DAVID Stubley (Letters, October 26) defends President Trump on the basis of his perceived accomplishments in office – a commendable management of the coronavirus crisis; a helpful offer of federal assistance to states and cities afflicted by public disorder; some amelioration of "the racial divide" since the bad old days of the Obama administration.

Some might struggle to equate the achievement of the world's highest Covid-19 death toll (upwards of 224,000) and the highest death rate per 100,000 of population (68.7), abetted by a de facto policy of virus denialism, with excellence in pandemic management. Others might baulk at a president foisting upon a reluctant mayor and state governor in Portland, Oregon, unbadged federal agents who set about snatching American citizens from the streets and bundling them into unmarked vehicles. Many would be startled to learn that the incumbent hailed upon inauguration by David Duke as the Ku Klux Klansman's ideal pick had gone on to preside over an epoch of inter-communal harmony, particularly given his determined refusal morally to distinguish between the First Amendment – compliant demonstrators of Charlottesville and the American fascists murdering them in terrorist vehicle attacks.

Later, Mr Stubley relies upon a favourable comparison of the President's character with that of his electoral challenger Joe Biden. Mr Biden, apparently, exhibits "regular bouts of confusion". Jeepers. I admit that Joe's delivery is sometimes less than snappy. On the other hand, he does not communicate almost entirely by uttering mendacious and abusive Tweets in block capitals and a rudimentary argot all his own. He doesn't lie, relentlessly.

Mr Stubley seems to think that the Hunter Biden abandoned laptop story constitutes Exhibit A in the prosecution of Joe Biden's character. In fact, this is a sorry crock of a story that a group of Trump loyalists failed to sell to the Wall Street Journal, which concluded that it didn't stand up. Rudy Giuliani and Steve Bannon had to resort to rushing variations of it through less fastidious organs like the New York Post and Breitbart News, which didn't have the effect they'd hoped for in the run-up to the next presidential debate.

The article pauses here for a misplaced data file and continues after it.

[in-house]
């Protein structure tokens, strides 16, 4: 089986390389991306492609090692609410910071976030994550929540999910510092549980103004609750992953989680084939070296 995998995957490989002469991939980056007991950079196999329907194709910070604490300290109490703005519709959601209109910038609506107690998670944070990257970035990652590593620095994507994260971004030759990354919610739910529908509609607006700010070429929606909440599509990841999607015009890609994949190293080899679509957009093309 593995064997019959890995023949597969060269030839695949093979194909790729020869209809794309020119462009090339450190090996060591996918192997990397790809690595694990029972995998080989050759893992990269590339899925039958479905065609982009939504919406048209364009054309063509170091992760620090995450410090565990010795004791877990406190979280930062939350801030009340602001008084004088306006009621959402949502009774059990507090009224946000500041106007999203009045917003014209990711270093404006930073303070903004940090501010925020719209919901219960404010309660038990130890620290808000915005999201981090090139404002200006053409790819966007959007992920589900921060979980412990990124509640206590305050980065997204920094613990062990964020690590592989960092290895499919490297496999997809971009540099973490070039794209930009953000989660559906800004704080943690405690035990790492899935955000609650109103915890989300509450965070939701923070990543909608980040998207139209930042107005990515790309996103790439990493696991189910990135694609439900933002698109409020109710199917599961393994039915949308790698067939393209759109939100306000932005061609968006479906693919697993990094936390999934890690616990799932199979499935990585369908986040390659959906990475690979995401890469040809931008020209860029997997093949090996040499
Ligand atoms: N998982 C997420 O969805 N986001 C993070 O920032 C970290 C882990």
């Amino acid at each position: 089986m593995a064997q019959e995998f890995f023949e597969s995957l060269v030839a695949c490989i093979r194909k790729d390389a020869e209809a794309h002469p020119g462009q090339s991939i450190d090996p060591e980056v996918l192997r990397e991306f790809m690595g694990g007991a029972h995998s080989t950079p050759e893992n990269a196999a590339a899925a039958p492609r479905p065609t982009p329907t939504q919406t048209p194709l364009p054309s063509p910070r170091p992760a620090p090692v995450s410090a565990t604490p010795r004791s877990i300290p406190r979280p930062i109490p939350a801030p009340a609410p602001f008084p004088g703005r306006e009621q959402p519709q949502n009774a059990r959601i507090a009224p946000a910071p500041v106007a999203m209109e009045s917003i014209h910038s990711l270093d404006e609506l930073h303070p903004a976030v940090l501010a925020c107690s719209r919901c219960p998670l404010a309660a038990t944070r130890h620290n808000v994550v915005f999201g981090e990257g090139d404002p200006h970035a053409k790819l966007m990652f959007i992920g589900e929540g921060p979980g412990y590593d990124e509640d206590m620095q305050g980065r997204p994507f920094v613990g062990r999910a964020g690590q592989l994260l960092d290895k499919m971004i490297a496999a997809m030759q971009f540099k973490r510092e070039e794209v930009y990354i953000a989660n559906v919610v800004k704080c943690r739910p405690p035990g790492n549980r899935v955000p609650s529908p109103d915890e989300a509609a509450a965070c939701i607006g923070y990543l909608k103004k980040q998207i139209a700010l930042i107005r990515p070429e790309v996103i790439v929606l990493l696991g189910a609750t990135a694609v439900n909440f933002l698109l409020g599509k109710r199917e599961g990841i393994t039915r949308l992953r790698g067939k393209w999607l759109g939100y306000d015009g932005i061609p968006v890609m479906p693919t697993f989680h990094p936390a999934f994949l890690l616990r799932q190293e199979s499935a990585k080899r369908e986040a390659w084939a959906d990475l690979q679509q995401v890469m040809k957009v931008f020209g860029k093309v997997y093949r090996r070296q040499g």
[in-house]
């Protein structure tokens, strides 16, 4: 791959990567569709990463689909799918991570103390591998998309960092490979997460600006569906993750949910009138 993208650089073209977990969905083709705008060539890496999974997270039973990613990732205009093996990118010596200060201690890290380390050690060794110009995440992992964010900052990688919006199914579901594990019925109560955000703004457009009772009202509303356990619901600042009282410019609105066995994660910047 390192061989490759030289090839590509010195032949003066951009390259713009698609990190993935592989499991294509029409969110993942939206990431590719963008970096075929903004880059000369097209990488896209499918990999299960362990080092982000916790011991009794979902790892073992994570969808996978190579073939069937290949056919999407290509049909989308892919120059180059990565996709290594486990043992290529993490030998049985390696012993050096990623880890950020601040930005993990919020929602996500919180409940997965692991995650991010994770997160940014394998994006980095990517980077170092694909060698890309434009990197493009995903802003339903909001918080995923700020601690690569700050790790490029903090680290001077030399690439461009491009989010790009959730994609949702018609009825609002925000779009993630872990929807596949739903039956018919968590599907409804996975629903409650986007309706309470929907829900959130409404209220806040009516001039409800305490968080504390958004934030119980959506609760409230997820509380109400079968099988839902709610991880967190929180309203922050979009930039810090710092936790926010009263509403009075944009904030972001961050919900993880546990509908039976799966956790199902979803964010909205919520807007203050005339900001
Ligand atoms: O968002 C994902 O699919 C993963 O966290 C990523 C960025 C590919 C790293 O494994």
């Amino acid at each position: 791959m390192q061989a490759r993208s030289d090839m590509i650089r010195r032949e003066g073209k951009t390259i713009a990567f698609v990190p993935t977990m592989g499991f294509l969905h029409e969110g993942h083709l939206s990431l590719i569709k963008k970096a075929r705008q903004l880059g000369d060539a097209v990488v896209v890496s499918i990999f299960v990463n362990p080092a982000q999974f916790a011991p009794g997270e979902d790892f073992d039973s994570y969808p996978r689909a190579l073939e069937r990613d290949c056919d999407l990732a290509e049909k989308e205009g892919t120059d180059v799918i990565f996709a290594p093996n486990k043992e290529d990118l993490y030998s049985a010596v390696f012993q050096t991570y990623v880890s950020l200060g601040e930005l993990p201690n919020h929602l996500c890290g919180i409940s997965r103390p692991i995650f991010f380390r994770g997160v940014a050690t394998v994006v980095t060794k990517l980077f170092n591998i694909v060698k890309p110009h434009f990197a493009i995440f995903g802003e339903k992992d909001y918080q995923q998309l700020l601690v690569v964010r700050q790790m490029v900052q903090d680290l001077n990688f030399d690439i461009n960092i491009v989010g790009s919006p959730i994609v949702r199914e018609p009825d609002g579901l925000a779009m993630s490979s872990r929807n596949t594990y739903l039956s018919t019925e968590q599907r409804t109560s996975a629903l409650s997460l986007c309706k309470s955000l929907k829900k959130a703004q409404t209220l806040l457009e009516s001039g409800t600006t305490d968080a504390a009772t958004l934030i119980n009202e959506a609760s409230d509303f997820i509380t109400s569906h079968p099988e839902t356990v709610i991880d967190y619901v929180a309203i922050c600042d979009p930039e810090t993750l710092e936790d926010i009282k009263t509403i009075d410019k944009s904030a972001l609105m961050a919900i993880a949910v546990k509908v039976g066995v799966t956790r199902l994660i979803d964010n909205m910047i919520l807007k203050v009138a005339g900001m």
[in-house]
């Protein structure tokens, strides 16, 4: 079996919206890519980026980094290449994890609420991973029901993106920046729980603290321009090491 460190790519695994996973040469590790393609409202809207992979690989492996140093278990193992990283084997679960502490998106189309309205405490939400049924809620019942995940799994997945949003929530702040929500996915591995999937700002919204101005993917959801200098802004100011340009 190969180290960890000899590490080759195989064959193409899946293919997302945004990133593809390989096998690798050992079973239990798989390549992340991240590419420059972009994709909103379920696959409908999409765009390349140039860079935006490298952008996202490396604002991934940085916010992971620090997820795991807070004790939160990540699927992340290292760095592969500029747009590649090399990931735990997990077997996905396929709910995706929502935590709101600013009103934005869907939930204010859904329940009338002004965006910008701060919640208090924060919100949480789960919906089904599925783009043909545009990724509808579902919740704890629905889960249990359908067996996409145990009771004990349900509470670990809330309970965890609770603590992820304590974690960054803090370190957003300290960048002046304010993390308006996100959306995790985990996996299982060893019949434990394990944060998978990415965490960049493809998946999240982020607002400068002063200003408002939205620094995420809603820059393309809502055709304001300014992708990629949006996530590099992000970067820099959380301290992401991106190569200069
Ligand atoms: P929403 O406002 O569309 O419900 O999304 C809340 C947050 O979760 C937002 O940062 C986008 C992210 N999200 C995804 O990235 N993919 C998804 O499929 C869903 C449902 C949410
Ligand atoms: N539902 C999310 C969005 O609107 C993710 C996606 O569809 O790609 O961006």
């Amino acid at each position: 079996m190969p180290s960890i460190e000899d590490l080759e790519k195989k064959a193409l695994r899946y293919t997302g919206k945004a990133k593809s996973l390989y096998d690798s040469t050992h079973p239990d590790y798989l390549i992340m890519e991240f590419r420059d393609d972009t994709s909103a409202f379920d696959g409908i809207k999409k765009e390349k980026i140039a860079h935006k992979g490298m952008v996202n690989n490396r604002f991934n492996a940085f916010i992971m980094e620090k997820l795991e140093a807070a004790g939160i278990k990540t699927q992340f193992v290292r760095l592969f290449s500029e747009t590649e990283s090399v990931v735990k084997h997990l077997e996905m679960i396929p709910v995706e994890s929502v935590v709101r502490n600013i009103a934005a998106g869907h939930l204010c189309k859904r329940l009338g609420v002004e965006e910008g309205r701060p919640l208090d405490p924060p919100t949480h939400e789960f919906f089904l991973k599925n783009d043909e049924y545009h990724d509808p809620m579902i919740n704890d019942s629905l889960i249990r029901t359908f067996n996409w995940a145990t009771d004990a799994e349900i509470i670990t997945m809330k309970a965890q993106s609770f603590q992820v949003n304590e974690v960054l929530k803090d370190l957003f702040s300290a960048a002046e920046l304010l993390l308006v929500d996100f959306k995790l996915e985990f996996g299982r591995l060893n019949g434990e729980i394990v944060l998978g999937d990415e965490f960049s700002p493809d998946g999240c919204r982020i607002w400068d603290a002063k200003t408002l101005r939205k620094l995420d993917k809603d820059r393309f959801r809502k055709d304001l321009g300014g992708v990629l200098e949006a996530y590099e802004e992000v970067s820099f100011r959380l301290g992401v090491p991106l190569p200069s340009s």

Finally, Mr Stubley is "shocked" at USA Today; "the Democrat-loving media", and indeed, at The Herald, for the "effective denial of free speech", apparently for failing to share his enthusiasm for Mr Trump. Further shocks are in store for him. Scientific American has endorsed Mr Biden, the first such stance adopted in its 175-year history. The New England Journal of Medicine (established in 1812) has called for a change of leadership in order to save American lives from a "dangerously incompetent" administration.

These are august American institutions. For them, and other elements of the American and international press, openly to oppose Trump and the degraded Grand Old Party that has hitched its fortunes to his dark star, is no betrayal of democracy, free speech, fair play, or any other worthwhile value. It marks a belated realisation on the part of a demoralised free press that it has a duty to call lies for what they are, and to redeem American democracy before it follows the European democracies of the 1920s and 1930s into the abyss.

Lindsay McCullough, Edinburgh EH10.